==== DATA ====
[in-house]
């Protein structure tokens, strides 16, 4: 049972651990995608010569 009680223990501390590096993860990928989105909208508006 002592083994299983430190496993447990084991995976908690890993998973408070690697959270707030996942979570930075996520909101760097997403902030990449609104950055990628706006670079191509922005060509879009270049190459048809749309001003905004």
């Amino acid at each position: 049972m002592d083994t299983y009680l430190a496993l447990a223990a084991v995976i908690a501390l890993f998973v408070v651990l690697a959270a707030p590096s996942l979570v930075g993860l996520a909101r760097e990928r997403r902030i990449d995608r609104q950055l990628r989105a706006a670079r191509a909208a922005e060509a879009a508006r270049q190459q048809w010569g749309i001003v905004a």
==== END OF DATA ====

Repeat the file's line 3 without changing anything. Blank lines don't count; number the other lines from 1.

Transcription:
């Amino acid at each position: 049972m002592d083994t299983y009680l430190a496993l447990a223990a084991v995976i908690a501390l890993f998973v408070v651990l690697a959270a707030p590096s996942l979570v930075g993860l996520a909101r760097e990928r997403r902030i990449d995608r609104q950055l990628r989105a706006a670079r191509a909208a922005e060509a879009a508006r270049q190459q048809w010569g749309i001003v905004a």